“It is time: we need to save giraffe now before it is too late”. – Dr Julian Fennessy
After many years of dedicating his time and energy to saving giraffe in the wild as a volunteer Trustee, Dr Fennessy has been appointed to build out the operational centre from our African base in Windhoek, Namibia.
The existing GCF Board of Trustees will also be expanding with the addition of several new members to further bring resources to support this appointment and to expand our work.
“It is time: we need to save giraffe now before it is too late. Taking up the helm at GCF is exciting, and a key step to collaborate more closely with the network of giraffe conservationists and managers across the African continent – and further afield. Giraffe numbers are dwindling across the continent and this is happening largely unnoticed.
With a drop of more than 40% of the population in the last 15 years, if we do not act know they will disappear before our eyes. We really do not want that to happen on our watch – and by ‘we’ I mean all of us. I look forward to increasing awareness of giraffe conservation while at the same time making a difference on the ground – it’s not too late yet.” says Dr. Julian Fennessy.
“I am delighted that Julian is moving into this role. He comes with an impressive track record in executing the overall strategy and leadership to ensure GCF can achieve our long-term goals of ensuring the conservation of giraffe in the wild. The Board is convinced that he has the experience, skills and passion for the cause that will enable him to lead GCF into the next phase of its journey as the world’s leading giraffe conservation charity.” says Gregory Edwards, Chair of GCF’s Board of Trustees.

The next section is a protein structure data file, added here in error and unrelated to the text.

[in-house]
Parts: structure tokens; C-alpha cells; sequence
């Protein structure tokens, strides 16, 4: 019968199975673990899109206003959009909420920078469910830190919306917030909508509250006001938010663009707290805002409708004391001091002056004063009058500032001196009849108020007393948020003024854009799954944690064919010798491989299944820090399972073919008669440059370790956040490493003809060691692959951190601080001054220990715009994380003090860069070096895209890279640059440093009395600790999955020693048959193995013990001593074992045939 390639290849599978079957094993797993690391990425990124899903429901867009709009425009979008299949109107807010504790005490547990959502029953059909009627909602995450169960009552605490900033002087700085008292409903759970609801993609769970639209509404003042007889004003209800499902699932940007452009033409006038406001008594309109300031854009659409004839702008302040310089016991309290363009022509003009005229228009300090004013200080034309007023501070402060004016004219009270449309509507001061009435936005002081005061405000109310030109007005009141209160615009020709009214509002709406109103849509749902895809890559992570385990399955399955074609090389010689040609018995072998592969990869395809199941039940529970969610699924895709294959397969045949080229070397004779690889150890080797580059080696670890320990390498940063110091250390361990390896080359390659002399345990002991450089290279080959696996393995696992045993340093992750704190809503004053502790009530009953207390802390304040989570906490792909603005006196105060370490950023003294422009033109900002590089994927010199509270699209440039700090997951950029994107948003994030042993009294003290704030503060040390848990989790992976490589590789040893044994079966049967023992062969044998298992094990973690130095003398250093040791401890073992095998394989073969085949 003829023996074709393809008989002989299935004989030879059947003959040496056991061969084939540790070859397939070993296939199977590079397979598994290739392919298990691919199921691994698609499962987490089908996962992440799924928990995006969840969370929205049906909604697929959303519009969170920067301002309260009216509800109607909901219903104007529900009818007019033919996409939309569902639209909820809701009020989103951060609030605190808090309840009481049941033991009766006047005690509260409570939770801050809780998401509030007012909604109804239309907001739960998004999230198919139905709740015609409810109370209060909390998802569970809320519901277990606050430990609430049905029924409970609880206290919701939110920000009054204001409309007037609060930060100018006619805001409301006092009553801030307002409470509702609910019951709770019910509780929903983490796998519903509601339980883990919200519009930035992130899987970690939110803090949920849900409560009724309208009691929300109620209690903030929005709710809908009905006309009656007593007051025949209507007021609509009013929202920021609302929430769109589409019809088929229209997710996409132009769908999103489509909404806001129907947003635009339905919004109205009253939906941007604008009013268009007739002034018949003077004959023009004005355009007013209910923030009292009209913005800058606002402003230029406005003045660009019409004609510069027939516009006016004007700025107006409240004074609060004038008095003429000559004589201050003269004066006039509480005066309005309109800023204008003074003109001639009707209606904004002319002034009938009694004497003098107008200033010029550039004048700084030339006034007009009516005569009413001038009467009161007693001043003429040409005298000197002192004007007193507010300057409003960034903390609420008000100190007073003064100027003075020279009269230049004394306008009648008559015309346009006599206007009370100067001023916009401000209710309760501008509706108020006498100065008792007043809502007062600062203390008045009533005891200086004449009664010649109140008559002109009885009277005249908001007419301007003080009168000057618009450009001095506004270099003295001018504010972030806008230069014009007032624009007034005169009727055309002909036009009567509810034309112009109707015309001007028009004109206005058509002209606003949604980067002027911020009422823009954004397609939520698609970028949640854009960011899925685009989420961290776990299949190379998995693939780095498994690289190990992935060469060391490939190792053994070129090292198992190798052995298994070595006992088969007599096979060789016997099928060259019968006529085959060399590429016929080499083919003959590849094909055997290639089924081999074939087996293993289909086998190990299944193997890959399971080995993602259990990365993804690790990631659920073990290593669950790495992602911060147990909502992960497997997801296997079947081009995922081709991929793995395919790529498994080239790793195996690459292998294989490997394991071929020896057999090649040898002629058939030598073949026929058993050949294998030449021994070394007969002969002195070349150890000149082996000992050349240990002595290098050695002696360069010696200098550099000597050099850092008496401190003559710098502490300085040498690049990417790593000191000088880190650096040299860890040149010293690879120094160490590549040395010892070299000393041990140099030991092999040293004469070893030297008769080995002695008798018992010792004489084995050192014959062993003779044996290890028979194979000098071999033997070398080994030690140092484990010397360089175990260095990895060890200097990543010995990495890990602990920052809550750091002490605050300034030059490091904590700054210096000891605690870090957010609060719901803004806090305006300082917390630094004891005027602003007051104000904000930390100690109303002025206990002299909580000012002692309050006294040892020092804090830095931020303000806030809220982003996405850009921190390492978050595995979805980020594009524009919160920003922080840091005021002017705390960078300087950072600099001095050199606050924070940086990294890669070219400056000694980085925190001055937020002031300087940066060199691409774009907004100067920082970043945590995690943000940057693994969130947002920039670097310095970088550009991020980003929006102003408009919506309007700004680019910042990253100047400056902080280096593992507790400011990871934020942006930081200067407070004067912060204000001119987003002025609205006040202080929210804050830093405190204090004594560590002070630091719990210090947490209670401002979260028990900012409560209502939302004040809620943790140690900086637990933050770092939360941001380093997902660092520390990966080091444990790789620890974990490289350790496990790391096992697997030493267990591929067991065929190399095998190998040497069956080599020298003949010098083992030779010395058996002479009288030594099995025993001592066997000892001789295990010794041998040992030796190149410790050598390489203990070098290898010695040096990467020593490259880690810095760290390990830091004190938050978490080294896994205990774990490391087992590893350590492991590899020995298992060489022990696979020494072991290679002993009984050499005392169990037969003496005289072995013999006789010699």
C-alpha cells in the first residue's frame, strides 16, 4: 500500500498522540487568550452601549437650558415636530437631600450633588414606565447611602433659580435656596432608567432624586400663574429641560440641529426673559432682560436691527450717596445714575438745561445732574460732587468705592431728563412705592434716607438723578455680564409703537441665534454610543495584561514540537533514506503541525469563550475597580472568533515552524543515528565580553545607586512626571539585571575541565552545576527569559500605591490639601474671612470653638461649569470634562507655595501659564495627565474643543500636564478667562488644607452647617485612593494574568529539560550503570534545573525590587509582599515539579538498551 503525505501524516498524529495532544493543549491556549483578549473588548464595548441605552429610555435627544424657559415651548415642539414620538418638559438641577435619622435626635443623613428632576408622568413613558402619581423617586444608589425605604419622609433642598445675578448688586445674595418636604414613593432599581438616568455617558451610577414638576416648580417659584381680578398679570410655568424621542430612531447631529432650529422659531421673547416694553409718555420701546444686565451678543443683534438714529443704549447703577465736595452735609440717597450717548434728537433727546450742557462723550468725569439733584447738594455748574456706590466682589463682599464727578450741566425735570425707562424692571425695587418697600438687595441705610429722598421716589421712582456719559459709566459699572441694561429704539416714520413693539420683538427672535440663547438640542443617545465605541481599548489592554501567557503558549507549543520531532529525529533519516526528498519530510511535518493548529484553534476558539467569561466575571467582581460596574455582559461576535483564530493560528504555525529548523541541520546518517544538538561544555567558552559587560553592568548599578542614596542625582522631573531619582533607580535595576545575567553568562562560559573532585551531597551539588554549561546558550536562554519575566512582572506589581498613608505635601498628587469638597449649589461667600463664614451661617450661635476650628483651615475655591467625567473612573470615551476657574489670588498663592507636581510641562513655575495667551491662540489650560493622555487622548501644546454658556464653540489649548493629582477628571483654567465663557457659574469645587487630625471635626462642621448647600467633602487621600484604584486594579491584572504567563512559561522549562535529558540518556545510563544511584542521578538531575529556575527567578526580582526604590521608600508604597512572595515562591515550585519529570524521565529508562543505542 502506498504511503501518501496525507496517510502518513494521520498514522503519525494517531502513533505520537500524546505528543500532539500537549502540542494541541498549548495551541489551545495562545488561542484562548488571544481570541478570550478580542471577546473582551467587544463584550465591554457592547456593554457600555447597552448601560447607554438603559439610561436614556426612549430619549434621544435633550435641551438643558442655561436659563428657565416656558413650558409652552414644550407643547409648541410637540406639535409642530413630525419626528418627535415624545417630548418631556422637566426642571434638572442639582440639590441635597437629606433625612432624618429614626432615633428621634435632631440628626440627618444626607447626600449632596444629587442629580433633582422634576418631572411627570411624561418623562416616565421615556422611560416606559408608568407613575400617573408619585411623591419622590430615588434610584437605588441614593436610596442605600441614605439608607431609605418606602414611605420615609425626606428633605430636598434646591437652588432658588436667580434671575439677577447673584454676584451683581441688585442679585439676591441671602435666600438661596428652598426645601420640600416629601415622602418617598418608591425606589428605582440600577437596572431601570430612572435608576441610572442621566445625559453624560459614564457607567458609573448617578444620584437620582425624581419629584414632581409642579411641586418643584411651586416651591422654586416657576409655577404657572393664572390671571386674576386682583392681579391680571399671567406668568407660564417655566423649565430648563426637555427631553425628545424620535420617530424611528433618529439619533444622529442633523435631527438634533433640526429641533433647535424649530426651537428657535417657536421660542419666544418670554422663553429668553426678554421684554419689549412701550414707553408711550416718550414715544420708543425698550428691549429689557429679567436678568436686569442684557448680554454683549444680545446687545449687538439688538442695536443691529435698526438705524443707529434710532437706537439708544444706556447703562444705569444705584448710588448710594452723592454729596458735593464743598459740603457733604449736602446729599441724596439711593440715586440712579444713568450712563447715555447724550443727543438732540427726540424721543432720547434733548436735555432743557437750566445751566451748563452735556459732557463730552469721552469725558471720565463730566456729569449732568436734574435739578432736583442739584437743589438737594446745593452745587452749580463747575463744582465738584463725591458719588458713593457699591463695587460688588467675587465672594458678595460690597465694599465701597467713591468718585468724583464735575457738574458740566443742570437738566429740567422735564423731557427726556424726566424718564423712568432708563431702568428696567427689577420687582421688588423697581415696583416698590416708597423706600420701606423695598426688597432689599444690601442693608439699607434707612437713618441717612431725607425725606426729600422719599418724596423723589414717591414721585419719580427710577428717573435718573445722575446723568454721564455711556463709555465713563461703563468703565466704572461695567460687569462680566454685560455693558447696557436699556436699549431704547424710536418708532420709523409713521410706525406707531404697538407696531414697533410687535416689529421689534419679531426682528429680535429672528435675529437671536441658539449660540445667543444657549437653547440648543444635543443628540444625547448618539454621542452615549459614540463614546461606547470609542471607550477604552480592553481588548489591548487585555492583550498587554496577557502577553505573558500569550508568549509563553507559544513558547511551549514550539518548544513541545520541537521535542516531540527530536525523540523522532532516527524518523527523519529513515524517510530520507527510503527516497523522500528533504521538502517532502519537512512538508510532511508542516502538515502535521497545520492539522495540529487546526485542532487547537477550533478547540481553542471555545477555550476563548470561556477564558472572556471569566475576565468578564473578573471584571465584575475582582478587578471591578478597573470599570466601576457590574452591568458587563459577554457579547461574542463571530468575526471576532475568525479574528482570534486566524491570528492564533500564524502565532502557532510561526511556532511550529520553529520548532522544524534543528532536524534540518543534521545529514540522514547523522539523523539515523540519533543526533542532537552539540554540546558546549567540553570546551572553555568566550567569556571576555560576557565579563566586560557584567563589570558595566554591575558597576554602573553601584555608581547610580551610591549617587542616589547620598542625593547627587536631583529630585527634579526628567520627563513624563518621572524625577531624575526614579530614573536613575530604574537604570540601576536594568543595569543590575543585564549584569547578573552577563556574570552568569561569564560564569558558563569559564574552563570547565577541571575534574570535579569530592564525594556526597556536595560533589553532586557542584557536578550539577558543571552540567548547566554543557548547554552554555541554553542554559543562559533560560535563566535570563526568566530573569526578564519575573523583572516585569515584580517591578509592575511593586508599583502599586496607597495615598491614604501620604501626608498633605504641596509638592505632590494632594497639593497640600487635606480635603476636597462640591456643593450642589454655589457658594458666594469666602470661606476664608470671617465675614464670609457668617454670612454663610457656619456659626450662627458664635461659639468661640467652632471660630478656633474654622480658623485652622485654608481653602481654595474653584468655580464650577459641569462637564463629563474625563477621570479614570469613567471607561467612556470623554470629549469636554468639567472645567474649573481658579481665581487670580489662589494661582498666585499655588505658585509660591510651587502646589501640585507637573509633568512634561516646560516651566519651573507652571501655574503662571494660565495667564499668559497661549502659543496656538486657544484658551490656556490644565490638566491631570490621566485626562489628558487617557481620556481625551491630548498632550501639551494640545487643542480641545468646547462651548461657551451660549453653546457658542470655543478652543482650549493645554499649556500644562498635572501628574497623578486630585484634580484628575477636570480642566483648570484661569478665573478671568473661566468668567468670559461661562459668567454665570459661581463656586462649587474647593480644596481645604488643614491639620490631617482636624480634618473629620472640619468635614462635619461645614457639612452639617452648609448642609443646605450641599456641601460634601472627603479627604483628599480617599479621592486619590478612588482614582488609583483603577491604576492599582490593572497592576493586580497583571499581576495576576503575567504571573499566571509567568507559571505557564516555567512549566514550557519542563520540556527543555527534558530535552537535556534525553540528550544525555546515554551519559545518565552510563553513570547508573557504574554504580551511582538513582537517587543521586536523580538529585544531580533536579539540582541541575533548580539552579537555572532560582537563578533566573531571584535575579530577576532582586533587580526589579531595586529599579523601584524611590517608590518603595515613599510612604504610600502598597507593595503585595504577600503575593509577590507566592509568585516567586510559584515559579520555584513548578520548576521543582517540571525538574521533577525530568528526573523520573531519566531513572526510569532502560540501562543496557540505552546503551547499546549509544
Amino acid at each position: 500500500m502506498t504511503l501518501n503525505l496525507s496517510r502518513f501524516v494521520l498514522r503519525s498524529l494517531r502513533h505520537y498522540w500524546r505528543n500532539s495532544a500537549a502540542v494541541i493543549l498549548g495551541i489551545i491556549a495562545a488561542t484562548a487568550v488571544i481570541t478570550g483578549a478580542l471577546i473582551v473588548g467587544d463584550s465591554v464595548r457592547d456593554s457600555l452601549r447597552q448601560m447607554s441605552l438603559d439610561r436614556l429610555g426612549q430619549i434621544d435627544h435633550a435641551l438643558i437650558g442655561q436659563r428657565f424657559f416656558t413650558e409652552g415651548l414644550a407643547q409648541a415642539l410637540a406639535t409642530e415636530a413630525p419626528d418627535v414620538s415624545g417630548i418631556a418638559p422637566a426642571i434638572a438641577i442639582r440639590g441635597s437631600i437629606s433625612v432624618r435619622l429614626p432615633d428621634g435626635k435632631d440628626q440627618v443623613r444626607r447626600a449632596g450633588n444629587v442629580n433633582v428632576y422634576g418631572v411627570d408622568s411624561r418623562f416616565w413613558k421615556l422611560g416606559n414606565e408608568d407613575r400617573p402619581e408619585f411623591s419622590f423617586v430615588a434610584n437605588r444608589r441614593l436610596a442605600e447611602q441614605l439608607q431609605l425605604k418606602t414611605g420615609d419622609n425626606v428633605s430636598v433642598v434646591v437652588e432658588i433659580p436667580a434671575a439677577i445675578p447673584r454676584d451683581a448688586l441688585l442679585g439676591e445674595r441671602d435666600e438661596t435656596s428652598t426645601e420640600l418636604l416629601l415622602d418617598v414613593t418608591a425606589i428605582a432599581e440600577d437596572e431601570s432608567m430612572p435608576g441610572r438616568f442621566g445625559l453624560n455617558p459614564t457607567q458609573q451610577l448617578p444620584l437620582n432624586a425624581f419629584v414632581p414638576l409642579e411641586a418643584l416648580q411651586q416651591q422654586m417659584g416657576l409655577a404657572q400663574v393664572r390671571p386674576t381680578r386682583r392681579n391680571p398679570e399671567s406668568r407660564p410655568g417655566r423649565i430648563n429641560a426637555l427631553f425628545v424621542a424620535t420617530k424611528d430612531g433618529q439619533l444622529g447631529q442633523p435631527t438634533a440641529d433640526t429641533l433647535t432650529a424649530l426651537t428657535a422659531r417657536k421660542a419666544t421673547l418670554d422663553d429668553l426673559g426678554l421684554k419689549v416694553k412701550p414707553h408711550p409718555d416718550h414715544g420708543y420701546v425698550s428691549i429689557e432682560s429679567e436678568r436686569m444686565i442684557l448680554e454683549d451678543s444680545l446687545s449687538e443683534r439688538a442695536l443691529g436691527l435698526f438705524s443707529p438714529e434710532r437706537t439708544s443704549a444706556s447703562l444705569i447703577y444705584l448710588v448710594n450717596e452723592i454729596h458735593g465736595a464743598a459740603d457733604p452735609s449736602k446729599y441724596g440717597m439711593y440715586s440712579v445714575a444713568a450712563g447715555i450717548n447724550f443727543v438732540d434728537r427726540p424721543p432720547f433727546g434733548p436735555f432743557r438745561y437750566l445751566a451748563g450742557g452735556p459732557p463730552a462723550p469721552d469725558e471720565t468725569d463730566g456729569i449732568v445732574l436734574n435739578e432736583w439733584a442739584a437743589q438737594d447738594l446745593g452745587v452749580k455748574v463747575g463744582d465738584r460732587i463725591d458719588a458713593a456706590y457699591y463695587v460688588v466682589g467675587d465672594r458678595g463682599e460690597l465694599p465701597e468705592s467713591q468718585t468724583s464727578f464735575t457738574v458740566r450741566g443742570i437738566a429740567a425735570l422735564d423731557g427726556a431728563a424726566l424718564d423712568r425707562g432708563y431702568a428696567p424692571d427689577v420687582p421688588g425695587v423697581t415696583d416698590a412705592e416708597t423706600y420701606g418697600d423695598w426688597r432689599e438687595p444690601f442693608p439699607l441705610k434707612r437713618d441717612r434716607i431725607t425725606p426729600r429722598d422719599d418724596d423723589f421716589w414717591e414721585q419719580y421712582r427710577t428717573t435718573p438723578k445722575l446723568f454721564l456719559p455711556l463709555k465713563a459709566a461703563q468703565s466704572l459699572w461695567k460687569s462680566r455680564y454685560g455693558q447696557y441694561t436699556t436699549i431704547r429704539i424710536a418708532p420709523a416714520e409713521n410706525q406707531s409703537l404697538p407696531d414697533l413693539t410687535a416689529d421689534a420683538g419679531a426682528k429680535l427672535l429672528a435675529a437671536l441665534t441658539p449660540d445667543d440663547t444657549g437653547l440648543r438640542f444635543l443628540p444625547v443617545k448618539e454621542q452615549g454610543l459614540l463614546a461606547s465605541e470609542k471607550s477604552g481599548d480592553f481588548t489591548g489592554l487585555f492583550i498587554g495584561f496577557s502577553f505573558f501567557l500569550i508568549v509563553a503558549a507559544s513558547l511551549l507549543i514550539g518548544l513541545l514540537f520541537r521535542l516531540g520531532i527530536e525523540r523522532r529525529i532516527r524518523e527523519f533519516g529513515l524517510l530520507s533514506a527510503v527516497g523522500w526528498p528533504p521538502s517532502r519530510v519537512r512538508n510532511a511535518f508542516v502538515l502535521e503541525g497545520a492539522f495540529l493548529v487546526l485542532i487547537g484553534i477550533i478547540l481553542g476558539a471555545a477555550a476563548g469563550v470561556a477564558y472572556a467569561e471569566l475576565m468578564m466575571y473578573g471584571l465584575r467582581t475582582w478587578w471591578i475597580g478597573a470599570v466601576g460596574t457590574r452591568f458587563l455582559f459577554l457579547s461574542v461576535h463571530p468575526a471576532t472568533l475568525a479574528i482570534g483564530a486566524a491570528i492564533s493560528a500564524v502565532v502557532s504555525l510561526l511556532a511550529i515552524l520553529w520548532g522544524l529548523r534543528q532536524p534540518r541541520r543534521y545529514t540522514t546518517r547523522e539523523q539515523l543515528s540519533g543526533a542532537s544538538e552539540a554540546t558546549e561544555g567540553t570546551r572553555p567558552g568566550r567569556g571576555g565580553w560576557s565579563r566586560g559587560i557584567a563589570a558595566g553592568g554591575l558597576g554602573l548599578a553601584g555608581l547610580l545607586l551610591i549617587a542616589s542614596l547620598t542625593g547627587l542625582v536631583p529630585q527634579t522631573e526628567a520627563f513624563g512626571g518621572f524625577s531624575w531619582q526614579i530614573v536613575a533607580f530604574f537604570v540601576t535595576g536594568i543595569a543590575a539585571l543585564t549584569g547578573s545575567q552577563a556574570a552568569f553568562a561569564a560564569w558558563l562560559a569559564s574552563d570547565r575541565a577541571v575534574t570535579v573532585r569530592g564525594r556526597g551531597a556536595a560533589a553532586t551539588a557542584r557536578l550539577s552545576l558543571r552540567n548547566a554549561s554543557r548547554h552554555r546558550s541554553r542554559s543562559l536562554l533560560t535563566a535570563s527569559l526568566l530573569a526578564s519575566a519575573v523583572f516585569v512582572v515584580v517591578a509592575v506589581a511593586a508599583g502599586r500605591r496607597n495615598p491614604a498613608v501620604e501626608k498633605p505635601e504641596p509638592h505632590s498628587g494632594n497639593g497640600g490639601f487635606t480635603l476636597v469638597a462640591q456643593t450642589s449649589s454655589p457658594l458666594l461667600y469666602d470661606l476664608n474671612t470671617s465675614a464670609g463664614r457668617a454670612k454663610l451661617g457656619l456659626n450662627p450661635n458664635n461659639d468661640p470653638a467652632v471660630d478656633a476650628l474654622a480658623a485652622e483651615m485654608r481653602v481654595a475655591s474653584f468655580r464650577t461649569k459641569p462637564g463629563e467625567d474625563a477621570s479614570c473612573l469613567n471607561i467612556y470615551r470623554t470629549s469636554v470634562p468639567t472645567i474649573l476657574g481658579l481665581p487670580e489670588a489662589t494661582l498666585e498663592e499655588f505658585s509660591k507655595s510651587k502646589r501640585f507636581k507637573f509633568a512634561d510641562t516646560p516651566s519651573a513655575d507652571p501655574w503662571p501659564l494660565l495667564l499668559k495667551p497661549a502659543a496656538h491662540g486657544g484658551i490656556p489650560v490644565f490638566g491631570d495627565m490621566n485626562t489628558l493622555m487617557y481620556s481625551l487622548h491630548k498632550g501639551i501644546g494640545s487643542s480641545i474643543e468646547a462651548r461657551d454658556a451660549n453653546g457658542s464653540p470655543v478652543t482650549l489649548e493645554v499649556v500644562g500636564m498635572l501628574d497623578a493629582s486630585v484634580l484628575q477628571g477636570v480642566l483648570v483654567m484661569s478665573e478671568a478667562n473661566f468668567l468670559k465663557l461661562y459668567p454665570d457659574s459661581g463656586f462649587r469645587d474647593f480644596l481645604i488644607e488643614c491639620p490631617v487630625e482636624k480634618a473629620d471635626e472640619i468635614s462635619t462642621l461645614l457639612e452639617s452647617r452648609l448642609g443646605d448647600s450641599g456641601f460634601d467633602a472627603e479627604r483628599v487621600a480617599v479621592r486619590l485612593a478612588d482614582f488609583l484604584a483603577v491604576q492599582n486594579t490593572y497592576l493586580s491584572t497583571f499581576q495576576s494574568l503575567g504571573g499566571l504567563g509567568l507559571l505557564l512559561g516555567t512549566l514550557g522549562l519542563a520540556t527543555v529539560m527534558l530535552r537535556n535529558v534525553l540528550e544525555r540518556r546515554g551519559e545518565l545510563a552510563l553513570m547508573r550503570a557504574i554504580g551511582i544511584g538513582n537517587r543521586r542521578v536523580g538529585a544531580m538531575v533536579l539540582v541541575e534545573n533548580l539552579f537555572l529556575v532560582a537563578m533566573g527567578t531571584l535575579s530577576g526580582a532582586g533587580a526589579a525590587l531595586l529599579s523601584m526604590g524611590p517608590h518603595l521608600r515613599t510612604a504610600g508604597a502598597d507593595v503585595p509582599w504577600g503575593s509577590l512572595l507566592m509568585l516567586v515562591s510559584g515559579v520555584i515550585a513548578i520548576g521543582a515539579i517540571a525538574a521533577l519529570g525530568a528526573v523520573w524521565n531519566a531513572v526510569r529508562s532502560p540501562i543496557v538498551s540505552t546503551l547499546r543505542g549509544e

Dr. Fennessy is a leading Conservation Scientist and Co-Chair of the IUCN SSC Giraffe & Okapi Specialist Group.
He has over sixteen years experience in species and habitat ecology, conservation and land management across the African continent (and Australia), with a particular expertise in focal giraffe related activities across Africa.
His experience in the field of giraffe conservation is something few others can boast, from individual field projects, supervision of students, population and country-wide assessments, to expert advisor on (sub)species conservation strategies.
Dr. Fennessy has conducted numerous conservation expeditions across the continent, including in Botswana, Kenya, Namibia, Niger, Uganda and Zambia.
Julian holds a PhD in Biological Science from the University of Sydney, Australia based on his work in Namibia – the ecology of the desert-dwelling giraffe in Namibia’s northwest